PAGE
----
¶ 9 Stolfus also requests that we review his unpreserved argument that he should be permitted to withdraw his plea because the trial court's plea colloquy did not strictly comply with rule 11 of the Utah Rules of Criminal Procedure. See Utah R.Crim. P. 11(e) (requiring a trial court to make several specific findings before accepting a defendant's guilty plea). We address this unpreserved argument for plain error. See State v. Dean, 2004 UT 63, ¶¶ 14–15, 95 P.3d 276. To demonstrate plain error, Stolfus must “establish that (i) an error exists; (ii) the error should have been obvious to the trial court; and (iii) the error is harmful, i.e., absent the error, there is a reasonable likelihood of a more favorable outcome for the appellant.” Id. ¶ 15 (citation and internal quotation marks omitted). For a trial court to comply with the mandates of rule 11(e), it need not “follow a particular script or any other specific method of communicating the rights enumerated by rule 11,” rather, compliance “can be accomplished by multiple means so long as no requirement of the rule is omitted and so long as the record reflects that the requirement has been fulfilled.” See State v. Corwell, 2005 UT 28, ¶ 12, 114 P.3d 569 (citations and internal quotation marks omitted). Further, rule 11 permits the court to base its findings on statements contained in a plea affidavit “after the court has established that the defendant has read, understood, and acknowledged the contents of the statement.” Id. (citation and internal quotation marks omitted).
¶ 10 Stolfus asserts that the trial court did not “fully explain the elements of the offense” and that it failed “to elicit a factual basis sufficient to fulfill those elements.” He argues that had he been “informed that he was pleading to a third degree felony with damages that were over $1,500 then he would have better understood the magnitude of the offense and rethought his guilty plea.” We are not persuaded; Stolfus's handwritten summarization in the plea agreement of the elements of the offense included his written acknowledgment that the damage caused was between $1,500 and $5,000. Moreover, for the reasons stated above, we disagree that either of these alleged errors demonstrates that Stolfus lacked the requisite knowledge or voluntariness to enter his plea. In other words, even if the trial court committed error in the manner it conducted its plea colloquy, we are not convinced that any such error was harmful, i.e., had the trial court reiterated the elements of the offense again or more directly, it would not have “affected the outcome of the plea process,” Dean, 2004 UT 63, ¶ 22 (citation and internal quotation marks omitted). We affirm the trial court's ruling.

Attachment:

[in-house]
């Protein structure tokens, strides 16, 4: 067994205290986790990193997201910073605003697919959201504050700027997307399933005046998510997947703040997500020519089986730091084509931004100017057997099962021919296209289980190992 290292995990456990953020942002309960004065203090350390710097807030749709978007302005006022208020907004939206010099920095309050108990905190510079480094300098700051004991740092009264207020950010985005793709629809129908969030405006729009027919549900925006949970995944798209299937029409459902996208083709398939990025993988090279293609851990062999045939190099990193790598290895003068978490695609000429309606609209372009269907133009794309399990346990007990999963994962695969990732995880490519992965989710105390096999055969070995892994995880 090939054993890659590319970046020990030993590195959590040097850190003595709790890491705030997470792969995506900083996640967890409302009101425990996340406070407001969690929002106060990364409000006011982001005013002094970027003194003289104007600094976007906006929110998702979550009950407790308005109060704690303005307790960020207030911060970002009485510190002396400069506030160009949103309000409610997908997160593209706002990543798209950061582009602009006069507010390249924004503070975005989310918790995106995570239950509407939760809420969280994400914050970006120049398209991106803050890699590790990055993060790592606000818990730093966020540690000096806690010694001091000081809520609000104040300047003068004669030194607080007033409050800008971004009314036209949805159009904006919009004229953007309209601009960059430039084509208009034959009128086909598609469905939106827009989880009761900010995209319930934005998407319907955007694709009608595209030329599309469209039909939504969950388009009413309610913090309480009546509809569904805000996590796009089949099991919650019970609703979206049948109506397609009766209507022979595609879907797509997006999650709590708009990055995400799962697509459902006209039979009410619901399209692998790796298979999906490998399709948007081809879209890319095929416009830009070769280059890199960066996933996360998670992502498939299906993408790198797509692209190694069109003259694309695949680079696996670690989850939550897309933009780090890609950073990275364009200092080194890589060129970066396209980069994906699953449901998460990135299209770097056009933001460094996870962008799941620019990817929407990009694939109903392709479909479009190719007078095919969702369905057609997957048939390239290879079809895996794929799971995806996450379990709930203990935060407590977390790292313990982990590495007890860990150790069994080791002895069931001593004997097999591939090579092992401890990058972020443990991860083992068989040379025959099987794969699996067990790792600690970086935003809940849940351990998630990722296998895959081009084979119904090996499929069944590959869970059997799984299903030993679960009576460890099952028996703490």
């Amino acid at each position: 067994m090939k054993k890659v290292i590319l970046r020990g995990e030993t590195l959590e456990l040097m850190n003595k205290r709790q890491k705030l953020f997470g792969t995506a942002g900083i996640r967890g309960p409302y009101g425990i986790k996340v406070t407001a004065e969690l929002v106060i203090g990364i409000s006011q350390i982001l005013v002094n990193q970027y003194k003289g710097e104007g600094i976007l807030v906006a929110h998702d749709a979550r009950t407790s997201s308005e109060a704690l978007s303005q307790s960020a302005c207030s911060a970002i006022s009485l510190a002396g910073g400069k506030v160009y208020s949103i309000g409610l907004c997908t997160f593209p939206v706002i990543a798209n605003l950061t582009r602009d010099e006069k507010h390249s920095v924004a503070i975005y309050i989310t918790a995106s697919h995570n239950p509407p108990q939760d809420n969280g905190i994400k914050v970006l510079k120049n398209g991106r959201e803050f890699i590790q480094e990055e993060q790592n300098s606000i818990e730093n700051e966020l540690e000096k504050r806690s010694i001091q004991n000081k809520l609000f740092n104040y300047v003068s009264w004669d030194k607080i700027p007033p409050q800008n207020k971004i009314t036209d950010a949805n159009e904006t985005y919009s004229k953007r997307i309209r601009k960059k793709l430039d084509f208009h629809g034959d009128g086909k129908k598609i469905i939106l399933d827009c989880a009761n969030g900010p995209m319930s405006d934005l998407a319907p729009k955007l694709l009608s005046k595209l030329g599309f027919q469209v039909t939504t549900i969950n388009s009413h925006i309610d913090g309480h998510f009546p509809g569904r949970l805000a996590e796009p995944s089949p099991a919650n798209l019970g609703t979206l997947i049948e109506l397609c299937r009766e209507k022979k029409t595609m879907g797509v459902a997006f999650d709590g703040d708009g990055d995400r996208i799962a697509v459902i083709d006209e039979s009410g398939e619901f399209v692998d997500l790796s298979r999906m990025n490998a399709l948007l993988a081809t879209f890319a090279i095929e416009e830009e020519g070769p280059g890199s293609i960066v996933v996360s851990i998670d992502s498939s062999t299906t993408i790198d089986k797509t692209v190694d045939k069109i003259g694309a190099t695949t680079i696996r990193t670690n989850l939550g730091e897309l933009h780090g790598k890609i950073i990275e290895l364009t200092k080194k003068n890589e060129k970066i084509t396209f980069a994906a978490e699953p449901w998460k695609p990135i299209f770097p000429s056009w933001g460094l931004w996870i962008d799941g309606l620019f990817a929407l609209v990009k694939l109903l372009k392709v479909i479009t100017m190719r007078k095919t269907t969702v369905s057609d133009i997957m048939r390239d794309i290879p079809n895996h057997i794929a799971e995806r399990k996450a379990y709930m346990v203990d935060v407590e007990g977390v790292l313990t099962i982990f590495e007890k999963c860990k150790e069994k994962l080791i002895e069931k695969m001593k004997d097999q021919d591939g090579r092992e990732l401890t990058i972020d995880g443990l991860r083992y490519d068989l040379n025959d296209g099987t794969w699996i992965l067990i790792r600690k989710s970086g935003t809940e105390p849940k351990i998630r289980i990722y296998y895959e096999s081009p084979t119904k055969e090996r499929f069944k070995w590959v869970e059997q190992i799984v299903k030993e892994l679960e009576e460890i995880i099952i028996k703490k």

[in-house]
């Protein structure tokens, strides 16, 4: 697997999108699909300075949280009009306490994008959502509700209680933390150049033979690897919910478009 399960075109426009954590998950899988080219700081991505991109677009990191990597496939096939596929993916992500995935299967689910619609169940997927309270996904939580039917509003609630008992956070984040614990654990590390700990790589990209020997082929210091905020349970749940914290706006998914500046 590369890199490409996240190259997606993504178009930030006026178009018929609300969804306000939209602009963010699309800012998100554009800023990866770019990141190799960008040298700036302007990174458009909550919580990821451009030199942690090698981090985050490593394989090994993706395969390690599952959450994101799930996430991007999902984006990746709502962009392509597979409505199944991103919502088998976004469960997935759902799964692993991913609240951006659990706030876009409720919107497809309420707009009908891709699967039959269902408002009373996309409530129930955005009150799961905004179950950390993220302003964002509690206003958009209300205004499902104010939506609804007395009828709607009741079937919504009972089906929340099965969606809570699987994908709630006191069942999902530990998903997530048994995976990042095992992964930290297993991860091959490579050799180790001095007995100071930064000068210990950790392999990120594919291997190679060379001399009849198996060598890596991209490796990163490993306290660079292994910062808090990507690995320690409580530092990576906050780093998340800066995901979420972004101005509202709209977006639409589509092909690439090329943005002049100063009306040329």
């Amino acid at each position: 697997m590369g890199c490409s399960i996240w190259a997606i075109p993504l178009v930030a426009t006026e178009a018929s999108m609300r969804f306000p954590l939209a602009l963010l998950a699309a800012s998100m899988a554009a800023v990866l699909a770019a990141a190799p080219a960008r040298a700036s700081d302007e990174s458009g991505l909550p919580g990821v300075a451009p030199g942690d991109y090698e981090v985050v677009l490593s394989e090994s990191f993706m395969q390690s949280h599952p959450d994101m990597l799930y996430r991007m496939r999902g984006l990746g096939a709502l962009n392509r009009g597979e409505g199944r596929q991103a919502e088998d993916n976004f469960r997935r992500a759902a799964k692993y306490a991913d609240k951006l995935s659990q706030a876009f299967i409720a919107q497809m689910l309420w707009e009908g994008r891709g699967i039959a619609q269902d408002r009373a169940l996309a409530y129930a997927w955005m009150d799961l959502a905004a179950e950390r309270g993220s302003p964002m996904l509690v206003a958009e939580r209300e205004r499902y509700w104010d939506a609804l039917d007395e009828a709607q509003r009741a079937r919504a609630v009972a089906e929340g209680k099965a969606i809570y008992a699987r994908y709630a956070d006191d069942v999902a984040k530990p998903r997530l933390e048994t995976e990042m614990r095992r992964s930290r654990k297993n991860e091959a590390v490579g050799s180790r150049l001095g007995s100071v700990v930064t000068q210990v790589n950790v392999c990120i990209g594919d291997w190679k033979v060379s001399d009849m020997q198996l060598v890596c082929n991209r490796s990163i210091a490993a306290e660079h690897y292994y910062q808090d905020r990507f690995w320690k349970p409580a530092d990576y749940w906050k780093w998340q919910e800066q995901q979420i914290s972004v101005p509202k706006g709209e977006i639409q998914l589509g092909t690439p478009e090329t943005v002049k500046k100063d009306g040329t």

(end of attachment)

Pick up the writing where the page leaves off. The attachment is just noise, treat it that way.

2. “By entering an Alford plea, a defendant does not admit guilt. Rather, the defendant enters a guilty plea because he recognizes that a prosecutor has enough evidence to obtain a guilty verdict.” State v. Ott, 2010 UT 1, ¶ 9 n. 2, 247 P.3d 344 (citing North Carolina v. Alford, 400 U.S. 25, 28, 37 (1970)); see also United States v. Buonocore, 416 F.3d 1124, 1129 (10th Cir.2005) (explaining that an Alford plea is a guilty plea “accompanied by protestations of innocence” and can be accepted by a court “when there is a strong factual basis for the plea,” similar to a plea of nolo contendere (citing Alford, 400 U.S. at 28–29, 38)).